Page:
Paralympians Kadeena Cox and Anne Wafula Strike have come together with charity chiefs and thousands of others in calling on all party leaders to protect disability benefits, ahead of the general election next week.
Over 16,500 people have signed an open letter to party leaders, urging them to make no more cuts to disability benefits over the course of the next Parliament. The letter has been written by the Disability Benefits Consortium (DBC) – a coalition of over 70 different charities, including the MS Society and the disability charity Scope.
Signatories include Paralympians Kadeena Cox and Anne Wafula Strike, wheelchair athlete Carly Tait, BBC Radio 1 DJ Scott Mills, actor Alun Armstrong, Sky Sports commentator Tony Johnstone and The Maccabees’ Felix White.
There are an estimated 13 million people living with disabilities in the UK, who charities and campaigners say have cruelly and unfairly borne the brunt of austerity measures over the last seven years.
Cuts include a tightening of the criteria for Personal Independence Payments (PIP), resulting in more than 50,000 disabled people losing their motability vehicles.
A deeply flawed PIP assessment system has led to 65% of denied PIP claims being overturned on appeal, while new tribunal regulations mean 165,000 disabled people are being denied benefit.
A £30 a week cut for people placed in the Work Related Activity Group of Employment Support Allowance will see an estimated 500,000 sick and disabled people lose around £1,400 a year, despite widespread concerns about the accuracy of so-called ‘fit for work’ tests.
Disabled people have also witnessed the abolition of the Independent Living Fund, which helped many people with disabilities to live as independently as possible and engage with the rest of society, and the forced closure of Remploy factories – among other cuts.
Celia Johnson, who lives with MS and lost her Motability car after having her benefits cut last year, said: “I’ve fought for a long time to keep my independence with a condition like MS that’s so unpredictable.
“It can’t be right that with a stroke of a keyboard, they can completely mess up someone’s life. This shouldn’t be allowed to happen.”
MS Society Policy Manager Laura Wetherly, who also co-chairs the DBC said: “Today thousands of people across the UK are sending a loud and clear message to our politicians that the current welfare system doesn’t make any sense.
“Too many disabled people have been stripped of the security and stability they need to live independent lives.
“The next Government must make sure no further cuts are made to disability benefits so that disabled people can rely on support without the constant fear of having it taken away.”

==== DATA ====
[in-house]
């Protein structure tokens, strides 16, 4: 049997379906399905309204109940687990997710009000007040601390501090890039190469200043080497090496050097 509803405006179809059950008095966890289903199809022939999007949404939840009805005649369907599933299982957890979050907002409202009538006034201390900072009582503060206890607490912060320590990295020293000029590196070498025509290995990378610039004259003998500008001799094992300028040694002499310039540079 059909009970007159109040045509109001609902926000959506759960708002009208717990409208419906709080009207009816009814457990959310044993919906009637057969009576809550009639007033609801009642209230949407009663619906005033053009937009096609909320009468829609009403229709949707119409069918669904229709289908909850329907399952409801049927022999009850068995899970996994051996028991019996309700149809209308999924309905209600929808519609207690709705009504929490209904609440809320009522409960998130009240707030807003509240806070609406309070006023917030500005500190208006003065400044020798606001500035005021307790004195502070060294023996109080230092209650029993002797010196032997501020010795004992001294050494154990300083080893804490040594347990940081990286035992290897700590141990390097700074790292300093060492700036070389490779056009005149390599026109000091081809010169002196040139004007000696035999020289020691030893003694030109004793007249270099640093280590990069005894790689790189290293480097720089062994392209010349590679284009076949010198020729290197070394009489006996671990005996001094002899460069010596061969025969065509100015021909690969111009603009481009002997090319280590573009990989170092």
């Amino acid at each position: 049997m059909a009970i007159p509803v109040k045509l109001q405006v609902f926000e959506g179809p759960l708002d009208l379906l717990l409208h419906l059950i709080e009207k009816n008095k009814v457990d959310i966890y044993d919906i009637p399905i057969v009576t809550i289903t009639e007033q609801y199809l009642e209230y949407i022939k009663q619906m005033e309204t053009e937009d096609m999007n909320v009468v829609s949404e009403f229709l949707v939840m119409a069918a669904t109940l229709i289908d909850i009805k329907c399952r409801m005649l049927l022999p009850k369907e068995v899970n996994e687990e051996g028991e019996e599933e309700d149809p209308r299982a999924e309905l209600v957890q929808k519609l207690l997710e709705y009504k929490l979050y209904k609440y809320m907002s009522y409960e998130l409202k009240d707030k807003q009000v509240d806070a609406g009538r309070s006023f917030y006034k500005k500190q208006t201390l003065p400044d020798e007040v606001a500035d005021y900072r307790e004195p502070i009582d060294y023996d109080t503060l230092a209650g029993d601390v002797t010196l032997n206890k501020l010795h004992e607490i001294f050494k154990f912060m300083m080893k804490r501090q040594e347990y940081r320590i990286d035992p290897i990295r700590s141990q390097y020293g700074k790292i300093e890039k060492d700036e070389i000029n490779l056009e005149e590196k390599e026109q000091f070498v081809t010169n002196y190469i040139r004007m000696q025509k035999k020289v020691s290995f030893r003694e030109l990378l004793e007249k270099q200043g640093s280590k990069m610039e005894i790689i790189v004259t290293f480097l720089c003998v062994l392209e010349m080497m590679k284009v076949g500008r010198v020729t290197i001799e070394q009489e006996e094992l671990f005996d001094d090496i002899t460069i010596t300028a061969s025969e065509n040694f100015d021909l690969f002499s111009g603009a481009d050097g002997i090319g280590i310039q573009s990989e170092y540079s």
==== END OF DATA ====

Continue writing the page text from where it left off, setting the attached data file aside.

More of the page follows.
In 2016, a report from the United Nations accused the UK Government of “grave and systematic violations” of disabled people’s rights.
The report, from the UN Committee on the Rights of Disabled Persons (UNCRPD), concluded that benefit changes had “hindered disabled people’s right to live independently and be included in the community”, adding that disabled people were routinely portrayed as “being lazy or putting a burden on taxpayers”.
It added: “The committee observes that measures have caused financial hardship to persons with disabilities resulting in… arrears, debts, evictions and cuts to essentials such as housing and food.”
Work and Pensions Secretary Damian Green dismissed the report as “patronising and offensive”, refusing to even consider calls to ensure that disabled people’s rights are upheld.
Mr Green said: “At the heart of this report lies an outdated view of disability which is patronising and offensive. We strongly refute its findings.
“The UN measures success as the amount of money poured into the system, rather than the work and health outcomes for disabled people.
“Our focus is on helping disabled people find and stay in work, whilst taking care of those who can’t.”
Responding, Labour’s Shadow Work and Pensions Secretary, Debbie Abrahams, said: “The UN committee is clear that its report examines the cumulative impact of legislation, policies and measures adopted from 2010 to October 2016, so the government’s claim that it is outdated does not stand up to scrutiny.
“I am also concerned that the government is labelling the report as patronising, when they are the ones dismissing the concerns raised by disabled people who helped instigate the inquiry in the first place.”